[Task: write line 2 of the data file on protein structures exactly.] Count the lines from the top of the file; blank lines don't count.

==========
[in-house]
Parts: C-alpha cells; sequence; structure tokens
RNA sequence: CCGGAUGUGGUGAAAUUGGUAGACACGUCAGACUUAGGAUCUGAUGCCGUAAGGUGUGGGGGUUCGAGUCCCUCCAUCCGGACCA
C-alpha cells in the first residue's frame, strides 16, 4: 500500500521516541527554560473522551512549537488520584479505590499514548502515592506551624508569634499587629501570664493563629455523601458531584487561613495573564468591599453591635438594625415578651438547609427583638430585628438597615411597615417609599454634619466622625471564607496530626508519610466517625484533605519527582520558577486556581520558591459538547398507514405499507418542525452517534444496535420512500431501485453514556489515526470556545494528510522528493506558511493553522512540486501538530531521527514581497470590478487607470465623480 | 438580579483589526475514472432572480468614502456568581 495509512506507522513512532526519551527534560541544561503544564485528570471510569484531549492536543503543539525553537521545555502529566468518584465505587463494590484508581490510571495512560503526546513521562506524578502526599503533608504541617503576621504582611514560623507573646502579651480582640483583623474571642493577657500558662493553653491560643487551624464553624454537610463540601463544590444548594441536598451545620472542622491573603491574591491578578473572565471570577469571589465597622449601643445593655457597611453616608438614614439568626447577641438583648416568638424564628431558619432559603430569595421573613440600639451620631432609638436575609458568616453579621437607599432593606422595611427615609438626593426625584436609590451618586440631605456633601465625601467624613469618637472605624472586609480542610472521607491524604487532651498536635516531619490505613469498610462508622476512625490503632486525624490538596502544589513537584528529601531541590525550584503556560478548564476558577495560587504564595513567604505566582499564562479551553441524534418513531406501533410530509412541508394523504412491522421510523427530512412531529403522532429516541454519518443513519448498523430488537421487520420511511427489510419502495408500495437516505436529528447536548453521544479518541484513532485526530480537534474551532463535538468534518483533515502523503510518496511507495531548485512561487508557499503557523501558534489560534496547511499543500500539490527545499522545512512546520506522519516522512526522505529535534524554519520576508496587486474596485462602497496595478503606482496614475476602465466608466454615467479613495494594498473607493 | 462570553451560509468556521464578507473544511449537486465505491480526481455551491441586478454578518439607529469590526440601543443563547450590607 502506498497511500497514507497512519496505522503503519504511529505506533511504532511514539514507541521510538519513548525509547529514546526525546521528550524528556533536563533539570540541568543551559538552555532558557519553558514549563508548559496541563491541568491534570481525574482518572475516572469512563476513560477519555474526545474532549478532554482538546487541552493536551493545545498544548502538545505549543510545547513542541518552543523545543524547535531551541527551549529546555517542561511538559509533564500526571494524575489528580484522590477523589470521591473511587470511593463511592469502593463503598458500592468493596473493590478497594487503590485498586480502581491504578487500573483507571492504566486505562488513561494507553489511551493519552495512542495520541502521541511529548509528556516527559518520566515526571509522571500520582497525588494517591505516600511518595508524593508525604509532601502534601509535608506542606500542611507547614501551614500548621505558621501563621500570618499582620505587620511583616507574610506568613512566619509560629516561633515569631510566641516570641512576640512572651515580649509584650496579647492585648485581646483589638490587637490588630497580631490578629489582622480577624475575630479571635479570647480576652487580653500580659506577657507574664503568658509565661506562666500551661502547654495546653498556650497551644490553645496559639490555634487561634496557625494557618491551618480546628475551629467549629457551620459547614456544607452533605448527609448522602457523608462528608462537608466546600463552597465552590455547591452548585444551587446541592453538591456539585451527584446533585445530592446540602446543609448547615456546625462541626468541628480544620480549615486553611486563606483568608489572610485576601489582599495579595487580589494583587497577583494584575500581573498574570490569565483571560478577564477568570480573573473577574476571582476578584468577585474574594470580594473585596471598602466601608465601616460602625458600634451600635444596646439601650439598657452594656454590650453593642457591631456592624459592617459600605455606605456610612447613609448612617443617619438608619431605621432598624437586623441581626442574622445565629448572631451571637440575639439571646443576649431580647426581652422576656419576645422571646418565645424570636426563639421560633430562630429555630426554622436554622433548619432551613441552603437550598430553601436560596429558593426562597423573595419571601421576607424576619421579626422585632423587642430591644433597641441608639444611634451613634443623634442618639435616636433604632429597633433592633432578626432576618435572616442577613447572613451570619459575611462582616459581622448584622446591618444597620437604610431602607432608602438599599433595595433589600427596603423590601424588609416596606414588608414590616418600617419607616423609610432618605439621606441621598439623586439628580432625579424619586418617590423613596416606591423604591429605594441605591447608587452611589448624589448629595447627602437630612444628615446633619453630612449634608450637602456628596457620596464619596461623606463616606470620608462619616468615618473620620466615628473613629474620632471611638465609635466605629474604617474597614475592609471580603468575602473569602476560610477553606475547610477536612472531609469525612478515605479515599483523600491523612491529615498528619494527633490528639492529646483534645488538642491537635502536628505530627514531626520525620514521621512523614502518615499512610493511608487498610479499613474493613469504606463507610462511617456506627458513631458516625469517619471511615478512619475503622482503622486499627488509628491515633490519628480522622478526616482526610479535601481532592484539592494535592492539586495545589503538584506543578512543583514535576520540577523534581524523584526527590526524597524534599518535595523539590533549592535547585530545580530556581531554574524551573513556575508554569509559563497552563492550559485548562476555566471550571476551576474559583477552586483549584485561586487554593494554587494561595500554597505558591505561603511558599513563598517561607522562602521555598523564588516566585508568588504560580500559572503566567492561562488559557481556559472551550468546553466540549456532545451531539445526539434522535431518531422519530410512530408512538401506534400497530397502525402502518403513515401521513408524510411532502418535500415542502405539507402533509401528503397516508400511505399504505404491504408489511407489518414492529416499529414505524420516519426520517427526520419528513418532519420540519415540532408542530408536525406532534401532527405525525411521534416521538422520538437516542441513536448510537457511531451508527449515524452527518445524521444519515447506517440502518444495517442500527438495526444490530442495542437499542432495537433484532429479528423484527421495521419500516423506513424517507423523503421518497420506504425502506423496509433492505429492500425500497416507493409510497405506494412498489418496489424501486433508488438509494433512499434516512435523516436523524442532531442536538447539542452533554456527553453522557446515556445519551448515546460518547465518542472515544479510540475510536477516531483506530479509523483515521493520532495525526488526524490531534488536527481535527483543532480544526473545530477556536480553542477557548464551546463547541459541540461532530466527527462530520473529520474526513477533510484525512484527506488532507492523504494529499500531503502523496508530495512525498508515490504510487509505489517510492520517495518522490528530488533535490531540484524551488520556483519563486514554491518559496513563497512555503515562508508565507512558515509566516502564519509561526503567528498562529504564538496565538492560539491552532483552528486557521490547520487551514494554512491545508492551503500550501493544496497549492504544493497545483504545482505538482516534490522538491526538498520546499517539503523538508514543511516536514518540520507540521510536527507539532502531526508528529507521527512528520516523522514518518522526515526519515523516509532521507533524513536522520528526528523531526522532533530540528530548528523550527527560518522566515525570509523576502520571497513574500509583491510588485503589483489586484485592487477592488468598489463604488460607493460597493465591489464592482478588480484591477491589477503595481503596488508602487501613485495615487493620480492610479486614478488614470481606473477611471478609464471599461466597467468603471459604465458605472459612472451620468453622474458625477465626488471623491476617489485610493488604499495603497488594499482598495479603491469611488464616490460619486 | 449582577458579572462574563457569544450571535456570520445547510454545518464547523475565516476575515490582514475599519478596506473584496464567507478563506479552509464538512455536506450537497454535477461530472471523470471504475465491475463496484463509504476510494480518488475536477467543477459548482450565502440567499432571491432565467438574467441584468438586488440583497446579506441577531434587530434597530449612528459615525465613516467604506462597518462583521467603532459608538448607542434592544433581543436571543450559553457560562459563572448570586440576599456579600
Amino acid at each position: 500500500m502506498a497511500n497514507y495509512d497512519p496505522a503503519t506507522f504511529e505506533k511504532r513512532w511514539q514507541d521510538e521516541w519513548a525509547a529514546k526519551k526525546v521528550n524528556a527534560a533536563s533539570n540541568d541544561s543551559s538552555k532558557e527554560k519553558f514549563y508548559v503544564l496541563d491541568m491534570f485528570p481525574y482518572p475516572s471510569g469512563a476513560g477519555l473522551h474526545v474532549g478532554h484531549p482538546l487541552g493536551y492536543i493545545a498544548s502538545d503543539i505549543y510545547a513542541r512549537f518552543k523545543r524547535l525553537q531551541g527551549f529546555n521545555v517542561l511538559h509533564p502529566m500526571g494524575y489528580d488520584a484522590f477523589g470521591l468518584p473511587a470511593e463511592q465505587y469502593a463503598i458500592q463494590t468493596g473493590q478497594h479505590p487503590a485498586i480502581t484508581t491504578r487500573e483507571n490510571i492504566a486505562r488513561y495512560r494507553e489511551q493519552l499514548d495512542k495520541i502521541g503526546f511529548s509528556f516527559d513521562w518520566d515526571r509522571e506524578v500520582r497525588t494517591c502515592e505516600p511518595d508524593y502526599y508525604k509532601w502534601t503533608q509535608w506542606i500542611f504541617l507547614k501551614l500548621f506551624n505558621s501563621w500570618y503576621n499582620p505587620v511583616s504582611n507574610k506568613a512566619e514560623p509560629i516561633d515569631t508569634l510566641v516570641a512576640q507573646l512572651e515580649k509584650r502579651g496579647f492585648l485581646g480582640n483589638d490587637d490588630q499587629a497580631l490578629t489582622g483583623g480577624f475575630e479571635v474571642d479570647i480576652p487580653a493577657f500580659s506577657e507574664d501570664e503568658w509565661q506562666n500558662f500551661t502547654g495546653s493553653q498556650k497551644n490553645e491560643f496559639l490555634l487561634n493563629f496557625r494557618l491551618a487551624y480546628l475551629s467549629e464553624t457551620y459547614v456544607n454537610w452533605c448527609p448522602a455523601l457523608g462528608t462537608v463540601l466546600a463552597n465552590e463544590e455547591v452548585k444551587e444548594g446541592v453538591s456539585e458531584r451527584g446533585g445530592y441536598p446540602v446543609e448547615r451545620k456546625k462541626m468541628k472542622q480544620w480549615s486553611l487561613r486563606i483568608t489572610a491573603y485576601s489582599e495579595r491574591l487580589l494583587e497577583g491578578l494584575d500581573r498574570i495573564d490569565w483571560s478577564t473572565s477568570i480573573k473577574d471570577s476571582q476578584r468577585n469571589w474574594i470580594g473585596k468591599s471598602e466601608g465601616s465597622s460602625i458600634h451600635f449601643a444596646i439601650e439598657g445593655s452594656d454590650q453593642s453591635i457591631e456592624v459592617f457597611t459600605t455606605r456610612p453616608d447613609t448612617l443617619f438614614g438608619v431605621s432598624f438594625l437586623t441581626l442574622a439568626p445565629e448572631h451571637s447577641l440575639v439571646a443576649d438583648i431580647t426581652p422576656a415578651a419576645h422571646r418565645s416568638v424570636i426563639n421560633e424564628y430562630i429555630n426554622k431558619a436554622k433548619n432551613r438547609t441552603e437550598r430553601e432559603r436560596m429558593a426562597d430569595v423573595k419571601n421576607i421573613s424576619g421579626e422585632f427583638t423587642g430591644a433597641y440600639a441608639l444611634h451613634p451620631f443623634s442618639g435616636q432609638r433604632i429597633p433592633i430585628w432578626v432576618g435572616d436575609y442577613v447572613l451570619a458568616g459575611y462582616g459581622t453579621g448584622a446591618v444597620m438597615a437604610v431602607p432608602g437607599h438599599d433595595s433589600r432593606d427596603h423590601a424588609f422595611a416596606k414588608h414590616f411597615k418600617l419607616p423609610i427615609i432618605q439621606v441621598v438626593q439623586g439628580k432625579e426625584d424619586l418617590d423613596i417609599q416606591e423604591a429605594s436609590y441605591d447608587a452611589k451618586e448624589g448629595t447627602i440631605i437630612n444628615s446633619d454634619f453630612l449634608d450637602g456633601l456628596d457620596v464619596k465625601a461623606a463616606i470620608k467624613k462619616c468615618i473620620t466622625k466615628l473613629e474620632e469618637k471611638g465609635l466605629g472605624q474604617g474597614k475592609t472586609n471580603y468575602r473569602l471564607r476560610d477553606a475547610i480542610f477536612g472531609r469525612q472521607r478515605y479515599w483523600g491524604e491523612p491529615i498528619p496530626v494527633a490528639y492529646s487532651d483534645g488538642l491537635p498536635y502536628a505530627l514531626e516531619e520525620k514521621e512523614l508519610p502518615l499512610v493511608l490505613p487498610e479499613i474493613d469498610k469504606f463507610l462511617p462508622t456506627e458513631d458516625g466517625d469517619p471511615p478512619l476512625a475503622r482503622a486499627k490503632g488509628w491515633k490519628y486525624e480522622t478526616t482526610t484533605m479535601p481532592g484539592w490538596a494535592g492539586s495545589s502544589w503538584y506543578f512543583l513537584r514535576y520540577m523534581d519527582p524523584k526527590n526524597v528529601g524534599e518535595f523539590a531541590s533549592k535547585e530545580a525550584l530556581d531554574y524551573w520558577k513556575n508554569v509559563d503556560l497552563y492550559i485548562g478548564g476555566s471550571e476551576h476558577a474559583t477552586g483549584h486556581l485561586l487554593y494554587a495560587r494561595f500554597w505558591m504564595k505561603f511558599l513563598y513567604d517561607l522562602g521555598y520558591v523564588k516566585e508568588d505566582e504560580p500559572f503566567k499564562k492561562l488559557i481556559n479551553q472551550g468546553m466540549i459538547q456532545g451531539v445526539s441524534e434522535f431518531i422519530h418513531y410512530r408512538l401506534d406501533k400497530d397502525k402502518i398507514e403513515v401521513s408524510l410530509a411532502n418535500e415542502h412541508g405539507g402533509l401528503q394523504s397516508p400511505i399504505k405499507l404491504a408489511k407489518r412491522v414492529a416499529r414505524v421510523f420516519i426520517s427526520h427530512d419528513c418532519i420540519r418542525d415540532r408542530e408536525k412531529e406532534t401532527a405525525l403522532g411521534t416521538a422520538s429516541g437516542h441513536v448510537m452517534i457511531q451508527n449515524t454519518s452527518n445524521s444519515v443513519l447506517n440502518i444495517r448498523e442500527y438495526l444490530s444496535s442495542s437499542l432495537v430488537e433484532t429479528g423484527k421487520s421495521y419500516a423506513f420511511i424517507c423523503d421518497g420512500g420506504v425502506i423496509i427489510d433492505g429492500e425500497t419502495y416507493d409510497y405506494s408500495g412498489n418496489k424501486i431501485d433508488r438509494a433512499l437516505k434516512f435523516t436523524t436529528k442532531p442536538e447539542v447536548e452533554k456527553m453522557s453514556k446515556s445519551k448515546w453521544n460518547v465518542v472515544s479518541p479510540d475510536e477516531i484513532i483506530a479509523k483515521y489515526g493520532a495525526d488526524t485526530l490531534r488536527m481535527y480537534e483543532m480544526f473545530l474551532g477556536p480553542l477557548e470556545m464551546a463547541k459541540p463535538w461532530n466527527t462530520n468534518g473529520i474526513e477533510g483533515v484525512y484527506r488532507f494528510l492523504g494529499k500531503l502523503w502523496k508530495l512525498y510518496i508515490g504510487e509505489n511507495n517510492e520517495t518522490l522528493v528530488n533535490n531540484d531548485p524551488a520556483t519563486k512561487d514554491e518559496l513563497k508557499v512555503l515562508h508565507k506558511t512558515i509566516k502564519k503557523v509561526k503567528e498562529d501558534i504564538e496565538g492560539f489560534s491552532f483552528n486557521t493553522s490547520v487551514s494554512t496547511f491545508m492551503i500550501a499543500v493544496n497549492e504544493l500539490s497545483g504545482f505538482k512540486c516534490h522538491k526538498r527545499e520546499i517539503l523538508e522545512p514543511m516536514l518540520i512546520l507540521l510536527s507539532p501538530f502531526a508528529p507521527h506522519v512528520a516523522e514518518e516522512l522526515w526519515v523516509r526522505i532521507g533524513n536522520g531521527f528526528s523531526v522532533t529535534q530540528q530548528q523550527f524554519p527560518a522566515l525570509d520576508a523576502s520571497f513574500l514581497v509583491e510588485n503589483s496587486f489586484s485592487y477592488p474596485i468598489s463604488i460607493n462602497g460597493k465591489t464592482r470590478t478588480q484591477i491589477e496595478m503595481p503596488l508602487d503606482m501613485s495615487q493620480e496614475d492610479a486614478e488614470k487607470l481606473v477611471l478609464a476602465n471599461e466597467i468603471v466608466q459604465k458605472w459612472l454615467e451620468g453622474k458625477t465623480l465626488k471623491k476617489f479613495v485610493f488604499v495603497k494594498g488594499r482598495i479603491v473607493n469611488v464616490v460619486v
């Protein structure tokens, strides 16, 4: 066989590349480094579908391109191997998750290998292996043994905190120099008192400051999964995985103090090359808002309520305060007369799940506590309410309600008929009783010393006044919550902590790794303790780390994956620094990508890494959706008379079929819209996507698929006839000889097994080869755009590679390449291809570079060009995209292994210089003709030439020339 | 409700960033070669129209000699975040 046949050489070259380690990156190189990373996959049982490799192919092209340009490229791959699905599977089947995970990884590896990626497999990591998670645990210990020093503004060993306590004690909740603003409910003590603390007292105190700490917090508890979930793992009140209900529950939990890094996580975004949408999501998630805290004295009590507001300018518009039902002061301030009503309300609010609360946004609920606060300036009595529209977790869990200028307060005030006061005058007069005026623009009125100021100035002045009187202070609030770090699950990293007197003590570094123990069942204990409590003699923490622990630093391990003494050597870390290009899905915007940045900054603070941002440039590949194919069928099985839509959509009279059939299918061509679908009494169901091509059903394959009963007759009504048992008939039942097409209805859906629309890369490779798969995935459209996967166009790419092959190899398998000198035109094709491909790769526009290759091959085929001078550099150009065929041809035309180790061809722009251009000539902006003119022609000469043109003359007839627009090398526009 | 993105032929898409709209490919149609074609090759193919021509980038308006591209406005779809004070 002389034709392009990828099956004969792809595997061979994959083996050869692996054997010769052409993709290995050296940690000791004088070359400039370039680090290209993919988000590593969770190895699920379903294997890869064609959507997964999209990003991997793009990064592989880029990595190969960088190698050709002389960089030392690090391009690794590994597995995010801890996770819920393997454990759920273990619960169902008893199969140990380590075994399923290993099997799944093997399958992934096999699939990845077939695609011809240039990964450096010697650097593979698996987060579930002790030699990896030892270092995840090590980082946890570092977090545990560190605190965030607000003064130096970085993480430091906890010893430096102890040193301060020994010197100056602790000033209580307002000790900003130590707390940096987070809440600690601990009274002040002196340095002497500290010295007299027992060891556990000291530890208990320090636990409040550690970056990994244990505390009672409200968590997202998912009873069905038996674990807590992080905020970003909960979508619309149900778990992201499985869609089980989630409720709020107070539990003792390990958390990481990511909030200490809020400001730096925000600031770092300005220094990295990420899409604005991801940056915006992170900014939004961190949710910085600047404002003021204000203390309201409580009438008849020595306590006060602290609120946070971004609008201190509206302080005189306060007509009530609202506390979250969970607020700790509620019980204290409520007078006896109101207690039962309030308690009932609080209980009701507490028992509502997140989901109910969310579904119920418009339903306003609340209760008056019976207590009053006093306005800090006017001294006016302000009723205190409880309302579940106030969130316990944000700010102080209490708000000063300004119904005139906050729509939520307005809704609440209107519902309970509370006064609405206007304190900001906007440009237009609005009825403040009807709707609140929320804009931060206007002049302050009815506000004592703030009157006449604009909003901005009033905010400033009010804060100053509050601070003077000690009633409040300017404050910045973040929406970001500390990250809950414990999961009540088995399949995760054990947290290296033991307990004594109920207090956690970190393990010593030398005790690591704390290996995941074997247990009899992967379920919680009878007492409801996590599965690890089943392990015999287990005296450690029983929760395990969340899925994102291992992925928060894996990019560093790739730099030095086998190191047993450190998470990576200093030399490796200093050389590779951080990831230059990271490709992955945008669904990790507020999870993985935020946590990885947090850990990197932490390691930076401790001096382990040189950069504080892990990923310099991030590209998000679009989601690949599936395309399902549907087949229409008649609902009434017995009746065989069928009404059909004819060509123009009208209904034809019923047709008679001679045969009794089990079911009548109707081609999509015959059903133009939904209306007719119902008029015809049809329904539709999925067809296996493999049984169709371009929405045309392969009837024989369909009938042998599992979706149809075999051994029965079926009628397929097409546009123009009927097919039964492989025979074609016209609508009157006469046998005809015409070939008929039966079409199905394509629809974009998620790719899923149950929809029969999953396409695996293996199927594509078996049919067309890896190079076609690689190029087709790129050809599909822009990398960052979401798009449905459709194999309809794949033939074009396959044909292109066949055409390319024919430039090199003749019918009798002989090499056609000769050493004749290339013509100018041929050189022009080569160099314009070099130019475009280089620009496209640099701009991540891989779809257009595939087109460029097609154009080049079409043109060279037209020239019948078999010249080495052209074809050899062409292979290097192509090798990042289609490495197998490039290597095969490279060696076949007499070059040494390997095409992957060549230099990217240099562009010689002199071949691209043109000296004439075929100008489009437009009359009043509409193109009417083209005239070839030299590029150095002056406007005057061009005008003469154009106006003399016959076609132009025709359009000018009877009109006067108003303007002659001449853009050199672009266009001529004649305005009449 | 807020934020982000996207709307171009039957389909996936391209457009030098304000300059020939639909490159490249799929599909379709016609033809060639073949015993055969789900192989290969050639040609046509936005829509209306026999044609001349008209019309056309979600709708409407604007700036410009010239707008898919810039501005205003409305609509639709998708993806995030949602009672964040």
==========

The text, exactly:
Parts: C-alpha cells; sequence; structure tokens